The U.S. Army Corps of Engineers (USACE) Jacksonville District will start reducing outflows from Lake Okeechobee to the estuaries, starting Saturday, December 5.
USACE will reduce releases from Lake Okeechobee gradually to allow time for the ecosystems of the Caloosahatchee and St. Lucie rivers and estuaries to adjust.
Beginning December 5, USACE will begin the transition to dry season operations on Lake Okeechobee by implementing a 7-day release with a reduced average target flow for the Caloosahatchee Estuary of 3,000 cubic feet per second (cfs) as measured at the Moore Haven Lock & Dam (S-77).
At the same time, the Corps will implement a multi-week release pattern for the St. Lucie Estuary, starting with a 5-day pause to allow for recovery of estuary health, followed by a 7-day average release of 1,500 cfs as measured at St. Lucie Lock & Dam (S-80) near Stuart.
“We will reduce the releases from Lake Okeechobee over the next month,” said Col. Andrew Kelly, Commander of the Jacksonville District. “The 2020-2021 dry season has begun, and we will manage the lake in tandem with the needs and concerns of the people and ecosystems of south Florida.”
USACE will provide regular updates to the public and stakeholders about conditions in Lake Okeechobee and the system.
“We will continue to look at the system holistically and expect to be able to refine the dry season strategy for the south Florida system around February,” said Kelly. “By then, we should have a much better feeling for the effects, if any, of the La Niña, and the results of our gradual transition plan. We’ll be in a better position to evaluate the trends and conditions in the lake, the Everglades and the estuaries, including water supply and our ability to move water south.”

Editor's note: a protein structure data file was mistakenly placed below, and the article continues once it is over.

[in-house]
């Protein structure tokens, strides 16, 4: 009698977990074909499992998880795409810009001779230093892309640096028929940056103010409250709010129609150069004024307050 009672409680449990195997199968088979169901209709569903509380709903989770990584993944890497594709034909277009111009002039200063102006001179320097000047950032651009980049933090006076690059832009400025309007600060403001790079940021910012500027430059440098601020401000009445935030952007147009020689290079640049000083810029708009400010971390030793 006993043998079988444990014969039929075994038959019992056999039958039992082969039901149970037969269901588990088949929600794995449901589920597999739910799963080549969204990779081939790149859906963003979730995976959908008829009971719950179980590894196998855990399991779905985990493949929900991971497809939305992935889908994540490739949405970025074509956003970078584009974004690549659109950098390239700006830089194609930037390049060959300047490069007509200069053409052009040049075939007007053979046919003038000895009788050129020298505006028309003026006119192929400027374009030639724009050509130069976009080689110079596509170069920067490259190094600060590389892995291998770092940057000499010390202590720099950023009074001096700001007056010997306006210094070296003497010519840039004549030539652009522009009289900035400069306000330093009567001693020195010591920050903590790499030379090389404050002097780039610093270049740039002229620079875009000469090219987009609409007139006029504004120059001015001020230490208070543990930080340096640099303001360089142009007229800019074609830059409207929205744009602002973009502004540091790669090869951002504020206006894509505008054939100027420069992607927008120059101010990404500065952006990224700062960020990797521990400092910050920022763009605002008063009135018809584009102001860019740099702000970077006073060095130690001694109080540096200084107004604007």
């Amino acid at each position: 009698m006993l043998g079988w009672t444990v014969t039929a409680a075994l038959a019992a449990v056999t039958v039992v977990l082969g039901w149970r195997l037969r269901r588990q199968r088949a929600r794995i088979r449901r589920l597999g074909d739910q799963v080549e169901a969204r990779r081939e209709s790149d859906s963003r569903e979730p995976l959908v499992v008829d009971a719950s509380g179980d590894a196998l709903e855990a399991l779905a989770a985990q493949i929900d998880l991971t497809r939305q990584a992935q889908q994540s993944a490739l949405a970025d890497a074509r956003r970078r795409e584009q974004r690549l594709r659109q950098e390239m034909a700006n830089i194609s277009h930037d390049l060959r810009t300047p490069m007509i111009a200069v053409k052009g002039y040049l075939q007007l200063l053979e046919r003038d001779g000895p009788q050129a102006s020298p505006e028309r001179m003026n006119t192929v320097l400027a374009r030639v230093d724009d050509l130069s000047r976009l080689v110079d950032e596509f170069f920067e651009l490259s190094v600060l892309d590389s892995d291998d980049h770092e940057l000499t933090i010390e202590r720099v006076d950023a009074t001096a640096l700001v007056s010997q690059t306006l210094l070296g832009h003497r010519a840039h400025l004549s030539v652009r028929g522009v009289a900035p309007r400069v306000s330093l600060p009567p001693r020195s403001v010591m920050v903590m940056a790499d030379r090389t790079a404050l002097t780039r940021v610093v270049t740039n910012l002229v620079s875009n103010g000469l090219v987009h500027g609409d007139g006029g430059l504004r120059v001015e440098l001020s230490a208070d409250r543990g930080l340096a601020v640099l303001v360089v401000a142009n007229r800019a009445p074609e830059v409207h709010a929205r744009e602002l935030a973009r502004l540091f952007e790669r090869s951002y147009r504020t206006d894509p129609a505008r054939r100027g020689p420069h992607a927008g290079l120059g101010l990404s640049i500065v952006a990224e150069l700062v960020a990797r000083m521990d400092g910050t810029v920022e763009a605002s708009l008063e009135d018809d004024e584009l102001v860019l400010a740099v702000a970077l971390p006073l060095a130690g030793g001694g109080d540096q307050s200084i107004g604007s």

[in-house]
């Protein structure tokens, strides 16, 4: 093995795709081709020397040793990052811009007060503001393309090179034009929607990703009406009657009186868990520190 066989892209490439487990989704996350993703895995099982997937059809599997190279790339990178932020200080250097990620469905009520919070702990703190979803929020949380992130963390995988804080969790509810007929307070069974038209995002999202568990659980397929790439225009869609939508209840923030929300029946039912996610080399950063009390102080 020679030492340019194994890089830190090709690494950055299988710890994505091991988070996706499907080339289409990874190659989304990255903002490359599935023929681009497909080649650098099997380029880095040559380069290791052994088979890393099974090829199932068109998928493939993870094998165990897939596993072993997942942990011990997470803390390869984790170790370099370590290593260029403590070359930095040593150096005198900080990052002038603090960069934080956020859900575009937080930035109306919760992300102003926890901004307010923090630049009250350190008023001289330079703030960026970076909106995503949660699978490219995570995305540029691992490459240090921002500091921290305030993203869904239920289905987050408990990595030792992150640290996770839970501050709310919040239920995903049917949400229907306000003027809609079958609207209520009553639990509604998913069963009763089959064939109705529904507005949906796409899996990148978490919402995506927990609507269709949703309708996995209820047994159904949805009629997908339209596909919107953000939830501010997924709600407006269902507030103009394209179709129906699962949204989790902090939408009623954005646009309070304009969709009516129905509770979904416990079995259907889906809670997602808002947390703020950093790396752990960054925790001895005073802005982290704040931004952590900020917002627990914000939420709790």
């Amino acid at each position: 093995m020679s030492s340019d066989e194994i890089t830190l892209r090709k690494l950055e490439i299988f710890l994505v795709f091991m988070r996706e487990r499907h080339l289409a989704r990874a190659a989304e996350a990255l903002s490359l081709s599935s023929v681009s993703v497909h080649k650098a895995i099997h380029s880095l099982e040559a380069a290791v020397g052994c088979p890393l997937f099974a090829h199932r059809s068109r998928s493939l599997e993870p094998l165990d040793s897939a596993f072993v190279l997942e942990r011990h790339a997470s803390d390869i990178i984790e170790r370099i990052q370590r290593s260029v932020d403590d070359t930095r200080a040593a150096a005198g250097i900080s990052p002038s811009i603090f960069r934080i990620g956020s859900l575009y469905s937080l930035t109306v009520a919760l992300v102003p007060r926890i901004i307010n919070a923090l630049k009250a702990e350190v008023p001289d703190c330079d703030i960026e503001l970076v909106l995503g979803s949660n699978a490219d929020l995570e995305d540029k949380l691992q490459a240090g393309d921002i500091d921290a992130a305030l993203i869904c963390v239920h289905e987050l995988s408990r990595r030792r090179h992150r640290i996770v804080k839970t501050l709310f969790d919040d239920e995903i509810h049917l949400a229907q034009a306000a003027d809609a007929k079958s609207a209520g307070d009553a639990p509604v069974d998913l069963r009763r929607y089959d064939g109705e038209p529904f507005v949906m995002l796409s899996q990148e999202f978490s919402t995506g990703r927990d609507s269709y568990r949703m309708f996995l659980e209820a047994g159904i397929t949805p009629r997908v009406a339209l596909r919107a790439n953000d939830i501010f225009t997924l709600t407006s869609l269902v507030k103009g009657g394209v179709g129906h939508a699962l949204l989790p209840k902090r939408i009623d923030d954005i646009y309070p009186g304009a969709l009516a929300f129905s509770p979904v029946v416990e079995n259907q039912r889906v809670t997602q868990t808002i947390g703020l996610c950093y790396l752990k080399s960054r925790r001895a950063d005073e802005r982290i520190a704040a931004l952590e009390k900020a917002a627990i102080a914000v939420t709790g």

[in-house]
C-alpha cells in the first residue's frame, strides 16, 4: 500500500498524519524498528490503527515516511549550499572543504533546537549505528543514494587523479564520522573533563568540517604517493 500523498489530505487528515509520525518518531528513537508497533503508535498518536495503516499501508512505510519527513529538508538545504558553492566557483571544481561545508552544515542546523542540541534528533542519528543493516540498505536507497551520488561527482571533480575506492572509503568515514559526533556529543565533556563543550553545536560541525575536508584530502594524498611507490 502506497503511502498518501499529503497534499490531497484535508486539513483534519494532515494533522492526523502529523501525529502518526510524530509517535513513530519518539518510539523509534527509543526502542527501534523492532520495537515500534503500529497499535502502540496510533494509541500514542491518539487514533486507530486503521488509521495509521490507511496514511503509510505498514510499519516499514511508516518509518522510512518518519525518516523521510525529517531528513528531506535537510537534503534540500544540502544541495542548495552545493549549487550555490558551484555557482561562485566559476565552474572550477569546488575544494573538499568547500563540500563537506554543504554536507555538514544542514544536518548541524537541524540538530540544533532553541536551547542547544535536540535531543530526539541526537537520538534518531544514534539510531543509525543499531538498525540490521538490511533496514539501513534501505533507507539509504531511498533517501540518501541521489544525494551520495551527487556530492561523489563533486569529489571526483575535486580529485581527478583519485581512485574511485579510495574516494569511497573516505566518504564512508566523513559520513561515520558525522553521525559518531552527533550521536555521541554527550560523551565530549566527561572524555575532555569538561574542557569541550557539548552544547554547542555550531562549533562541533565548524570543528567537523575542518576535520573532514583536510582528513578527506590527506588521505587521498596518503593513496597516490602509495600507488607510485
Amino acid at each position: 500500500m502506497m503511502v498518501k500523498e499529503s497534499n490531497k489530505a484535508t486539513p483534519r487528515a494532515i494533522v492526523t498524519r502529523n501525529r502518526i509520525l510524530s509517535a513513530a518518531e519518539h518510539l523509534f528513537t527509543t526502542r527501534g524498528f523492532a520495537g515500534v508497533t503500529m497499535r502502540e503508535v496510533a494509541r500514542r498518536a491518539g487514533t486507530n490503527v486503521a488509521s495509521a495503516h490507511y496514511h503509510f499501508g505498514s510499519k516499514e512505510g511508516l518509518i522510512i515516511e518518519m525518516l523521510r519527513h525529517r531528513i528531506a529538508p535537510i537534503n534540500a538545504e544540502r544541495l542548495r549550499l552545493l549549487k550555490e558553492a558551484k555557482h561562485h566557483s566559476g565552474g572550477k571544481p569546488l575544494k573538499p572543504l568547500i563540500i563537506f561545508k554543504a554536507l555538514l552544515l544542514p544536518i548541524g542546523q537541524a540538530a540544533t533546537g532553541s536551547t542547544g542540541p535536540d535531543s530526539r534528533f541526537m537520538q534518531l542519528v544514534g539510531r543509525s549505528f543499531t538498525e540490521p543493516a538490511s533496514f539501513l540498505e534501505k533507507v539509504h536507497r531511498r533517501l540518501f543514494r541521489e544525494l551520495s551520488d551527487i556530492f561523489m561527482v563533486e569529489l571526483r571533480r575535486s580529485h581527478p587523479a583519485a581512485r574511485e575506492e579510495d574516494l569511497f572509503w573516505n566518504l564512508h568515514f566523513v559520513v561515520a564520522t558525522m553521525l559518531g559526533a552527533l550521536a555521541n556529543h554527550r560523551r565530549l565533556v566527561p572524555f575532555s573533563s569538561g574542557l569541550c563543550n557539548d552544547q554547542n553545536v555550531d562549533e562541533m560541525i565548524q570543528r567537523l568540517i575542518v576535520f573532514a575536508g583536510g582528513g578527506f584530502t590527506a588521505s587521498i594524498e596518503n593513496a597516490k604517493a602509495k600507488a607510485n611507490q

Anthony Karp said the blue-green algae that plagued his Cape Coral canal two years ago was so bad it was overwhelming. Now, he hopes it stays away, “It’s kind of been like at the back of my mind because it’s been nice, so it just got back to normal life and I’ve been worried about it.”
It was so significant, FGCU researchers placed an air sampler to measure toxins.
Additional runoff from rain in the local Caloosahatchee and St. Lucie basins could occasionally result in flows that exceed one or both targets. USACE lock operators will make real-time adjustments to spillways along the Caloosahatchee and the St. Lucie Canal to maintain canal levels.
And while groups like the Sanibel-Captiva Conservation Foundation appreciate the way the corps handled releases this year, James Evans, the environmental policy director at SCCF said, “Conditions are still pretty poor for the ecology of the estuary and of course we would like to see that change as soon as possible.”
While it’s not as much of a reduction as Captains for Clean Water hoped for, Chris Wittman, the co-founder and program director, said, “We’re currently over twice the harm threshold that our estuary can handle and it looks like, at least for the next week, we’re only going to get a reduction of 1,000 cubic feet per second from 4,000 down to 3,000.”
However, they still think it’s a step in the right direction.
Lake Okeechobee is currently at 16.02 feet above sea level. During the past week, lake levels receded 0.18 feet, with a 0.19-foot drop in the past 30 days.